Our friends at HOLD General essentially use a bulleted list for their product descriptions. All of their products are very clean and simple, so they’ve created product descriptions to match. The short phrases work well with their brand and online store but still provide the necessary information.
Establish your tone/voice
Establishing a tone essentially means speaking to your intended customer while using your brand’s voice. Try to put yourself in your customers’ shoes. What kind of communication style is going to put them at ease and make them feel most comfortable with your products?
TUSHY (who uses our Handy Shopify theme) sells attachable bidets. They understand that not everyone is open to “bathroom talk,” so they ease any potential discomfort by having fun with descriptions across their entire website.
TUSHY’s voice is fun and approachable. It fits their brand and could appeal to a wide variety of potential shoppers. The product description for the pink bidet attachment includes the phrase “From millennials to baby boomers, sparkling butts all around.” And the description for the black bidet says, “Add a little sexiness to your morning dump with the TUSHY Black and Gold Classic.”
TUSHY has successfully made their product descriptions playful and informative, thanks to their unique voice. They’ve turned something that might make people uncomfortable into something fun.
Think about what makes your business and products fun or unique. Descriptions are an opportunity to bring out your brand’s personality and create an enjoyable shopping experience for your customer.
Keep your language accessible and cohesive
While your product descriptions may be intended for a specific audience, you still want to be sure that anyone who visits your store can understand what the product is. Everything should flow in a logical order. If it doesn’t make sense to you (the expert), your customers definitely won’t know what you’re talking about.
Don’t forget SEO
SEO stands for Search Engine Optimization, and it’s something you’ll want to pay attention to. Strategically written product descriptions include keywords that make it easier for search engines to find your products.
As a rule, always write the product description first—and then edit it to include keywords. No one likes to read through a description so bogged down with keywords that it’s on the verge of complete nonsense.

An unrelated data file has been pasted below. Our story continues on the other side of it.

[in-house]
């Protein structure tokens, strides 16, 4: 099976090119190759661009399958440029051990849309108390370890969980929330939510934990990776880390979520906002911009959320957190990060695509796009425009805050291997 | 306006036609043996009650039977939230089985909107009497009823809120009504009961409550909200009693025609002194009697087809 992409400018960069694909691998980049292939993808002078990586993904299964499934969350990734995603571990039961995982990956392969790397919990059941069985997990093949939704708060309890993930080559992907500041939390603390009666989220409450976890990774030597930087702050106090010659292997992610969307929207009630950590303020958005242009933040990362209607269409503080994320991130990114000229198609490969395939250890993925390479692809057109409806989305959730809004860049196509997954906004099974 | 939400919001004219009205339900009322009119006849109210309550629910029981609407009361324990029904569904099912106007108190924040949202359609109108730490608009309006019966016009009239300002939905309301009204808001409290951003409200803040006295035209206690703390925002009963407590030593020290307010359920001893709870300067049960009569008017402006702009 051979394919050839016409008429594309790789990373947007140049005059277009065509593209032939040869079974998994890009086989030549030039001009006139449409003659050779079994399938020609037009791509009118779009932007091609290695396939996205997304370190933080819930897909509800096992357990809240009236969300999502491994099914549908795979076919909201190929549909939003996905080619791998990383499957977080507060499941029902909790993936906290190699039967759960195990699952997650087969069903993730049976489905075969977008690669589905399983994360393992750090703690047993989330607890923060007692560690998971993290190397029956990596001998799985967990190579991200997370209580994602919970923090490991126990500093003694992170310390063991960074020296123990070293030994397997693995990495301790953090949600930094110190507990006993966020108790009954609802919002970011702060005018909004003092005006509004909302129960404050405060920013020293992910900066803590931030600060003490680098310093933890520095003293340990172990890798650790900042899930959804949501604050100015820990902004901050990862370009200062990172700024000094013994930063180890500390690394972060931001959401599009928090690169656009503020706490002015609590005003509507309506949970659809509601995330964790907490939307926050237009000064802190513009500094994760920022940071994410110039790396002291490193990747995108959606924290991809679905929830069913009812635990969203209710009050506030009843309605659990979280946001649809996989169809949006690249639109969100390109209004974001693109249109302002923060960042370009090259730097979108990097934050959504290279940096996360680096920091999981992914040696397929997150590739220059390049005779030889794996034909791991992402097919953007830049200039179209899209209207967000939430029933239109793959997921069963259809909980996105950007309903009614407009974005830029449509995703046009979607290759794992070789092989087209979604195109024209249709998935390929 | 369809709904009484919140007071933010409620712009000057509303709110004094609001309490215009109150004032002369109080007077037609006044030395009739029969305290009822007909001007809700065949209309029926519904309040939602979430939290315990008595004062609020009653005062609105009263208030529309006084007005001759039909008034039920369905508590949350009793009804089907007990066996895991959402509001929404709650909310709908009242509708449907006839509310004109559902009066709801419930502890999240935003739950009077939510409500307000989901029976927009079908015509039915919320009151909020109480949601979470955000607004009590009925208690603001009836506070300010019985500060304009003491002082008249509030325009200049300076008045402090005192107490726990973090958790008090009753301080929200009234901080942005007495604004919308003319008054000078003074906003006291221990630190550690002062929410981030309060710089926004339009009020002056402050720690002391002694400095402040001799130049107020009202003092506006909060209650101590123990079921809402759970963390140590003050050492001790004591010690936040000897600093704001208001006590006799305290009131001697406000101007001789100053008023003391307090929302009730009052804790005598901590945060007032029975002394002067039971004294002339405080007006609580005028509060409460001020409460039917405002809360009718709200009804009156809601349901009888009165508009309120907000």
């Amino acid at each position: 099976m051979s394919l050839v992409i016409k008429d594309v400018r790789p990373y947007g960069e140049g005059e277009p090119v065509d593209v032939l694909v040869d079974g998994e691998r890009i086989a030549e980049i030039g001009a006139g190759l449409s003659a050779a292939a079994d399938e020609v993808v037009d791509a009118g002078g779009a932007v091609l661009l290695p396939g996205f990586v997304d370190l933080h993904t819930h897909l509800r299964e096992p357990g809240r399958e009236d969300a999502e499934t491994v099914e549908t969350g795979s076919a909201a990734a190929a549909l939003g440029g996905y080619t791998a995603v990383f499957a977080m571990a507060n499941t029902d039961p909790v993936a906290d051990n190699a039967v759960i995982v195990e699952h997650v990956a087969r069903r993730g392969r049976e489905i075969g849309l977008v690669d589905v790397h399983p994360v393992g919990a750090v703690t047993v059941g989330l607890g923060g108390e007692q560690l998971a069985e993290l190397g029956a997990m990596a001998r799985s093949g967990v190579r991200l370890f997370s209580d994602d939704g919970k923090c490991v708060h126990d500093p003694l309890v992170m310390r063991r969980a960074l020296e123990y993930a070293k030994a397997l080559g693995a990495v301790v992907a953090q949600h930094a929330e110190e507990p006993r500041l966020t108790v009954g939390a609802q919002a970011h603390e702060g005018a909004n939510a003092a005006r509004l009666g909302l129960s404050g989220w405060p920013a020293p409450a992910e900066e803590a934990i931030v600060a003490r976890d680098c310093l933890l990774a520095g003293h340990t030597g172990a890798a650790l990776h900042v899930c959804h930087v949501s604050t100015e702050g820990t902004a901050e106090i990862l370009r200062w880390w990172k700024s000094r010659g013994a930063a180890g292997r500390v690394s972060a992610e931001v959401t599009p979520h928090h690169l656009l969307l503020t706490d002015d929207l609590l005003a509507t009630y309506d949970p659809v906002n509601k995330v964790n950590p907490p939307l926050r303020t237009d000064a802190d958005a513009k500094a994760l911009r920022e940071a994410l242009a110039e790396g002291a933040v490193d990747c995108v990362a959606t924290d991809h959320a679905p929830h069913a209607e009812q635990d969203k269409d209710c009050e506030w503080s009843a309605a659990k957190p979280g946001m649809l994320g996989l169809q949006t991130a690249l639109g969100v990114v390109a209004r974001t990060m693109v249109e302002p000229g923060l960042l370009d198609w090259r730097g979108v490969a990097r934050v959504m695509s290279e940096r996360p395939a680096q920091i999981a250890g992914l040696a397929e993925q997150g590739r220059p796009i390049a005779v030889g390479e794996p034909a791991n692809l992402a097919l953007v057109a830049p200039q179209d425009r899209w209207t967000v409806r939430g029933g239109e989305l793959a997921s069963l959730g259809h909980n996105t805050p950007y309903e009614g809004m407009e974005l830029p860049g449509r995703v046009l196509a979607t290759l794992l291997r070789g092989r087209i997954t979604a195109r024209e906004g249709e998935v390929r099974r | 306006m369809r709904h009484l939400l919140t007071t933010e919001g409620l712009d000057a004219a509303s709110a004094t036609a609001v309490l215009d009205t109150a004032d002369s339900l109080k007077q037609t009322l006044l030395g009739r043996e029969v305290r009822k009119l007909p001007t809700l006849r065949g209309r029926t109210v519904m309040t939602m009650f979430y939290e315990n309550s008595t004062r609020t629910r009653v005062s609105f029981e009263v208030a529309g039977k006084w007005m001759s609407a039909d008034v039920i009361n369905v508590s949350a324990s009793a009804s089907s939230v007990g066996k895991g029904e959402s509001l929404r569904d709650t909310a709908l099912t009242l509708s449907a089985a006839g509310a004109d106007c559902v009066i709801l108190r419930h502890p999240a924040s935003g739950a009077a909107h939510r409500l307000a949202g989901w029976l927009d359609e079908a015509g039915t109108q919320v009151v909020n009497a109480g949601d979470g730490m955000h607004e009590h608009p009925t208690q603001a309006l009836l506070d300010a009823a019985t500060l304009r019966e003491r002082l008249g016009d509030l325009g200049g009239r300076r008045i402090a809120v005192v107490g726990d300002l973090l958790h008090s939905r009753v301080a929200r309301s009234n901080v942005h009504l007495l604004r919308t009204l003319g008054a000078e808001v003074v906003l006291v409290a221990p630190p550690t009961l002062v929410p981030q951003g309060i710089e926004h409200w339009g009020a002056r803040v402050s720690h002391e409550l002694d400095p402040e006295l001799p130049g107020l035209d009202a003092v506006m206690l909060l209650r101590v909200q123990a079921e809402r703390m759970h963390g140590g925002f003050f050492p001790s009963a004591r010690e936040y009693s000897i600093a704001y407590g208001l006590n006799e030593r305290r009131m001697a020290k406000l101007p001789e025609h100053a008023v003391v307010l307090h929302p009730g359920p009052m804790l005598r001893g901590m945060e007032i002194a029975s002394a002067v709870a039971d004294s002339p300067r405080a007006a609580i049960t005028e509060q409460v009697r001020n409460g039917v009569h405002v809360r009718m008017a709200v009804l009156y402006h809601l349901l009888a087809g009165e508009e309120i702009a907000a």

It’s time to get writing!
Now that you know what should be included in your product description, you’re ready to put pen to paper (or perhaps fingers to keys) and get going.
Writing products descriptions will take time. You’re going to want to make sure that everything is working. Preview the text in your online store. Does it make sense for your product and your brand? Make as many drafts as you need until you feel comfortable with what you’ve done.
Get a friend to read it
This can be super helpful if you’re used to doing everything yourself. When you’re working on something for a long time, it’s easy to start filling in the blanks with your own pre-existing knowledge.
By asking a friend or someone who’s unfamiliar with your products to read your product description, you can identify gaps you would have otherwise missed. Take their suggestions and adapt your product description accordingly.
Edit, proofread, and post
You did it! Once you’re happy with your product description, give it a final proofread (don’t skip this step!) and then hit publish.
Don’t be too discouraged if not every description works. Take it as an opportunity to learn what your customers want and what works best for you and your products. The great thing about having an online store is that it’s super easy to edit and improve any of your written content.
At the end of the day, you want to know that your product descriptions are showing the customer why your product will make their life better.
Let’s check out some examples, shall we?
Take look at Skinnydip London’s ecommerce site, which is powered by Shopify. By breaking down one of their product descriptions, we can examine what they’re doing and why they’re doing it:
You’ll see they’re using the popular method described earlier in the post: using a few sentences to describe the product’s benefits. According to Skinnydip, in addition to storing the essentials, this bag will help you stand out from the crowd. This appeals to their projected demographic of young women who in a world of Instagram and crop-top ubiquity just want to express themselves.
Below, they have specific details that customers might want to know. For example, people who are ethically opposed to wearing fur will probably want to be sure that their funky new bag isn’t made of real animals. Skinnydip likely anticipated being asked if the fur was real, so they made sure to include the bullet point “soft faux fur” in their details. You see what we’re getting at here?
Anorak is a homeware and lifestyle store. They sell a lot of different kinds of products, but the product description for this sleeping bag is noteworthy.
Similar to Skinnydip, Anorak has a short paragraph followed by bulleted points.
We know how horrid it is when your sleeping bag feels like a straight jacket. So we’ve made sure our badger sleeping bags are super soft, 100% cotton and wide enough for the most fidgety of feet.
They’ve clearly addressed a common customer concern in this paragraph, which functions as their “benefits” section. They’ve also incorporated their voice by using a little bit of humour and casual language.
Below, in their bulleted details, they’ve noted that the sleeping bag is machine washable. This is probably an FAQ and a huge selling point for shoppers who don’t have time to get their sleeping bag specially washed.
Go browse some other online stores. What techniques are your favourite stores and/or competitors using, and how do you think those methods are working? Emulate what you admire by working it into your own product descriptions.
Not every ecommerce store is the same—what works for the next guy might not be best for you, and vice versa.
Spend as much time as you need to get your product descriptions working for you, and don’t be afraid to “kill your darlings.” It sucks when you spend time on something and it doesn’t work, but if it’s not working don’t keep it around. Try out a different format or a different tone. It might take time, but you’ll get there!
Do you have some tips or tricks for creating kickass product descriptions? Any favourite examples? Let us know in the comments!